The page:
When I use the target site, I have to allow and (used to be and gstatic,com, I wonder why that changed?). I login, order some parts I need, log out, delete cookies and re-block the two domains and the main site I just used. I do this whether I use my account or my colleagues, there is NO data on my machine to show if I have visited before and that I passed the recaptcha.

    When I login as me, I need to select the images to prove I'm not a bot, when I use my colleague's account, all I need to do is check the box. This is from the same Linux PC, both accounts, I don't use my colleagues machine to login.

    How do they know it's a human when I use my colleague's email, but not when I use my mainly Google protected email, I have to be tested? Where are they getting the data from to decide my colleague with lots of Google data is human, but my low profile account needs a bot test?

    The simplest explanation is that as on other occasions, Google are lying, they are using their trove of personal data and making the experience of non Googled people worse. I'd give this as evidence in a legal hearing.

    1. J27

      Re: Google are lying

      Google are literally tracking your activities across every site that links anything from Google. Including mouse movements and keypresses. This is how the automatic reCAPTCHA works (it's spelled out in the dev documentation for reCAPTCHA). Illegal? Not right now. 1984? Getting close in my opinion.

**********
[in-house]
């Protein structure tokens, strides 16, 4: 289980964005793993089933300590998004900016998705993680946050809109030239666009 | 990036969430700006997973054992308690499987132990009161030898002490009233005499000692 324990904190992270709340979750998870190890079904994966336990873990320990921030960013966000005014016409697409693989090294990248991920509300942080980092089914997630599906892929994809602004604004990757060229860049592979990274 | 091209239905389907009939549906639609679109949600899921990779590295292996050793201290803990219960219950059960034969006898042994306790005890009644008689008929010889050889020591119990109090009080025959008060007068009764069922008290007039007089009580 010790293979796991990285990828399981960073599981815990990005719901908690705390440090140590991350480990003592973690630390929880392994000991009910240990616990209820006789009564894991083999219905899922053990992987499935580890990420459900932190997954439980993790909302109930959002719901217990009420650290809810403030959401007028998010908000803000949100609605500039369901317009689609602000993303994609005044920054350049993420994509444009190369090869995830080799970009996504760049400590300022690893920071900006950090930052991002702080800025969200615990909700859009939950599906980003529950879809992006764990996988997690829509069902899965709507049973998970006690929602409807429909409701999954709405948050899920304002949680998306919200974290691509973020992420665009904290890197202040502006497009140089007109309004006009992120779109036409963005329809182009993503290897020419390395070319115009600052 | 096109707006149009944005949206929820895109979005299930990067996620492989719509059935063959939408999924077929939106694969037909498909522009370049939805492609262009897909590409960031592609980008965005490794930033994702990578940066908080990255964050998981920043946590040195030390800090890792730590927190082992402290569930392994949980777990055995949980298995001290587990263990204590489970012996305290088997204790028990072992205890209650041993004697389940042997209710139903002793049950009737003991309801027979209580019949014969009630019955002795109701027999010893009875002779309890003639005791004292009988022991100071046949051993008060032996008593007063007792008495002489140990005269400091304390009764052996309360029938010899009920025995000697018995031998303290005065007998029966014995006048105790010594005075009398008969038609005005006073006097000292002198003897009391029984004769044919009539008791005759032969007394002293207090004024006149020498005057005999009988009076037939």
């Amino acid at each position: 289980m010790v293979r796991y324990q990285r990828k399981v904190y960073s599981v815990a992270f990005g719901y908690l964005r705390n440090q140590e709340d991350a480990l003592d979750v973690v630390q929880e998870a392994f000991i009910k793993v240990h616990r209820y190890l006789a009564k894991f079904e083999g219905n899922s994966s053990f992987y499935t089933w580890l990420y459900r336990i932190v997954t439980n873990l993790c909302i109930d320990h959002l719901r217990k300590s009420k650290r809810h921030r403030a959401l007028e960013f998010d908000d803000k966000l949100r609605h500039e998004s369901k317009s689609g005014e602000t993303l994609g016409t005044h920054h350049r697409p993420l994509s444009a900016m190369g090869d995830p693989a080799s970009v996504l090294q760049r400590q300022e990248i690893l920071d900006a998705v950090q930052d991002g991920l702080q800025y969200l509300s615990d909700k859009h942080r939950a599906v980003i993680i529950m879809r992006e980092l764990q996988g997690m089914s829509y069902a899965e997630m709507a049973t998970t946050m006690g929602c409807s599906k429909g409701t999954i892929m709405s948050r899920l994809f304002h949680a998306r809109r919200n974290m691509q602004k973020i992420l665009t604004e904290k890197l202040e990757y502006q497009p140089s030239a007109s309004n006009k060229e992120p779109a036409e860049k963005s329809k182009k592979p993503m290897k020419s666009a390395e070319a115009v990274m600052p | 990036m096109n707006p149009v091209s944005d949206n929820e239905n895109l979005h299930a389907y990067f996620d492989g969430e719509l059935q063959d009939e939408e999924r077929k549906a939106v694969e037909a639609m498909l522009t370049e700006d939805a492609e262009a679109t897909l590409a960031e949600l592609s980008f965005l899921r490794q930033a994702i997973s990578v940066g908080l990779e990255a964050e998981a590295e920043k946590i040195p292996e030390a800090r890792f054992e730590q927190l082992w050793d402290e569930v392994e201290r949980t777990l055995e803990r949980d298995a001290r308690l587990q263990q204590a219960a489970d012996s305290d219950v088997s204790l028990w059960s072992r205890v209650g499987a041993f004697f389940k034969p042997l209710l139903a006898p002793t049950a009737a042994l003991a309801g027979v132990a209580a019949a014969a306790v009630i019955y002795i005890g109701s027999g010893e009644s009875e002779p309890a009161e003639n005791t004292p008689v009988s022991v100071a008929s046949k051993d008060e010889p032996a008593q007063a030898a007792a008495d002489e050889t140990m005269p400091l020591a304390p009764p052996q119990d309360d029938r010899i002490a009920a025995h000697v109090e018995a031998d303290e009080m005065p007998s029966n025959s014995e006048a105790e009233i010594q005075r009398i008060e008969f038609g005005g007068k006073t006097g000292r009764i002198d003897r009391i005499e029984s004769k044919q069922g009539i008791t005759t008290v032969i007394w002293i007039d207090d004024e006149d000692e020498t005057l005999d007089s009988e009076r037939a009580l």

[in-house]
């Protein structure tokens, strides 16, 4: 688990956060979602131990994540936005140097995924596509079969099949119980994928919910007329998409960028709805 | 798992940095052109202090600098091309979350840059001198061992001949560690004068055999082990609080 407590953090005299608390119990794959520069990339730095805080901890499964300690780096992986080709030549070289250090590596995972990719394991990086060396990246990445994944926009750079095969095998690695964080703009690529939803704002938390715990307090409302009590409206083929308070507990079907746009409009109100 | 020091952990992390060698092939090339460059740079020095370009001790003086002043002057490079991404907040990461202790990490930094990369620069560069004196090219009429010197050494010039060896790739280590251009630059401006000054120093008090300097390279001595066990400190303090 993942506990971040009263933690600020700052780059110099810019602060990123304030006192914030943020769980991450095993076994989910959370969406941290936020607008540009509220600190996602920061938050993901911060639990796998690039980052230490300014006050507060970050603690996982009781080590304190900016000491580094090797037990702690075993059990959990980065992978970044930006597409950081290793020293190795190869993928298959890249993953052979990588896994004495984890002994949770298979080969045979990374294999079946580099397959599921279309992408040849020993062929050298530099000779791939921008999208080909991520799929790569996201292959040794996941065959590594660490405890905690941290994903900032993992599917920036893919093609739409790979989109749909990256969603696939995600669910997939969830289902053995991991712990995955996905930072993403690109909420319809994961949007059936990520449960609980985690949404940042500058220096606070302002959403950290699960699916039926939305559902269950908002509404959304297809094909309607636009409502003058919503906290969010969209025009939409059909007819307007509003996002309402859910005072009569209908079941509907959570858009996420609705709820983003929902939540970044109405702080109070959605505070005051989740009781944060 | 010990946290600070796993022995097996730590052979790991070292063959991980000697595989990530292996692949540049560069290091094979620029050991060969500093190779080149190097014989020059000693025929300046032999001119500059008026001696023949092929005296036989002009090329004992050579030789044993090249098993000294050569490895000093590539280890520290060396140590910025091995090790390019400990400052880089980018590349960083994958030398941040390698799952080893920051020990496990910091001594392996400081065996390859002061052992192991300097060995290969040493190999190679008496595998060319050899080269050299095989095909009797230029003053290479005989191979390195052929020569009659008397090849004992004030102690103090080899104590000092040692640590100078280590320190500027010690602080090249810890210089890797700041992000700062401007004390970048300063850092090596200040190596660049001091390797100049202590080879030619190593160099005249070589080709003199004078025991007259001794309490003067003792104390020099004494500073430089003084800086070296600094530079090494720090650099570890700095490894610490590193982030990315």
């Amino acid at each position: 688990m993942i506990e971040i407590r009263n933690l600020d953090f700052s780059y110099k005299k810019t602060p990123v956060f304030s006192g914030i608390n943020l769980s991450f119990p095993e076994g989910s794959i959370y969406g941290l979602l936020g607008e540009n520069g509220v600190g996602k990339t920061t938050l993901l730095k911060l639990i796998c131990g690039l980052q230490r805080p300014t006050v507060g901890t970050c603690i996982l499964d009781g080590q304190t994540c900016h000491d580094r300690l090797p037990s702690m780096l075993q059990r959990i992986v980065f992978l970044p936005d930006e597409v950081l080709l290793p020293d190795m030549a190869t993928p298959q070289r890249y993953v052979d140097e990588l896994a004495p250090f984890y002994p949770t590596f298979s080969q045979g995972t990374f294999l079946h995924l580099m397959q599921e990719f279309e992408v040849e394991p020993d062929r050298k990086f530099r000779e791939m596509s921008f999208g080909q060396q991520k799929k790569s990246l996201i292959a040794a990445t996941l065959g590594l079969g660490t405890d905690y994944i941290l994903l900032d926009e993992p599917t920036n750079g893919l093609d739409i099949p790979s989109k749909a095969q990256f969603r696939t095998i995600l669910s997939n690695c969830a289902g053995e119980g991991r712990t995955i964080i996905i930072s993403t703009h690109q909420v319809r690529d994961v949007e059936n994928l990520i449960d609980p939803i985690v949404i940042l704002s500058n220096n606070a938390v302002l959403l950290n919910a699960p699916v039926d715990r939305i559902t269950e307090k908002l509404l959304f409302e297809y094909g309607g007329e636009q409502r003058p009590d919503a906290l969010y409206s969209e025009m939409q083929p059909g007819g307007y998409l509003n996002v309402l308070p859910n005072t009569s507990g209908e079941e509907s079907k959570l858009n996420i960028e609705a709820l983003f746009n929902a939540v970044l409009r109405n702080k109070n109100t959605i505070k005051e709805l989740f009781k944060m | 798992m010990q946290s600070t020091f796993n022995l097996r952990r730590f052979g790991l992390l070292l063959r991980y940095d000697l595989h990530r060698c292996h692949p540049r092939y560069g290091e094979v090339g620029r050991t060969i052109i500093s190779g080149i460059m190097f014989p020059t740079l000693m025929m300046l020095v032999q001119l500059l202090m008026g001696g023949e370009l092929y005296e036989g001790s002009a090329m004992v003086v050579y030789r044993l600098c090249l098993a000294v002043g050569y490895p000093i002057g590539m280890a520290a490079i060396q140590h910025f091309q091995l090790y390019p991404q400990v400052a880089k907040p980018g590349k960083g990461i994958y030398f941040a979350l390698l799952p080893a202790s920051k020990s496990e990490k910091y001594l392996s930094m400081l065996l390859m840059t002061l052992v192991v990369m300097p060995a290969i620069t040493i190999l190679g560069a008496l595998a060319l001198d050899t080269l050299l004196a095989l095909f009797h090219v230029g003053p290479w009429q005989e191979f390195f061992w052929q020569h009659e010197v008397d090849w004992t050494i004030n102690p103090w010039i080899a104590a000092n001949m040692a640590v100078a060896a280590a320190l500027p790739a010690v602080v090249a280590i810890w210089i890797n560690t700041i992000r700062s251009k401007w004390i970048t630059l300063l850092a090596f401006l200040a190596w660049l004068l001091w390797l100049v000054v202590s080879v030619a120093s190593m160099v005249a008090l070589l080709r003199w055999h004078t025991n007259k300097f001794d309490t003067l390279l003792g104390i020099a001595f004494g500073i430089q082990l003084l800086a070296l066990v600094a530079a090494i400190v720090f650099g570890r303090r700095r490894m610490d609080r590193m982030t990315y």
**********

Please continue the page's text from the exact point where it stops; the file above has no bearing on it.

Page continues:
6. Anonymous Coward
    Anonymous Coward


    If I run into reCAPTCHA then I'll try once and when I fail then I leave the web site, I recently unsubscribed from The Guardian when they started using it - I could swear that I was answering the problems correctly but it just kept asking a new question all the time.

    1. Oldgroaner

      Re: reCRAPTCHA

      Had the same problem with the Guardian sent them a hissy email and had a soft-soap answer, a great way to reward subscribers.

  7. poohbear

    I don't mind ticking a box but no one is paying me to count the blue cars.

    So I leave.

  8. sitta_europea

    So companies lie to make money. Big surprise. Nothing to see here, move along please.

    1. Craig 2

      At first I thought you'd misspelt `like` but then I realized your original sentence also made perfect sense :(

  9. Simian Surprise


    Anyone here remember when reCAPTCHA was an independent service and the answers used for book digitizing?

    Pepperidge Farm remembers.

  10. Fruit and Nutcase Silver badge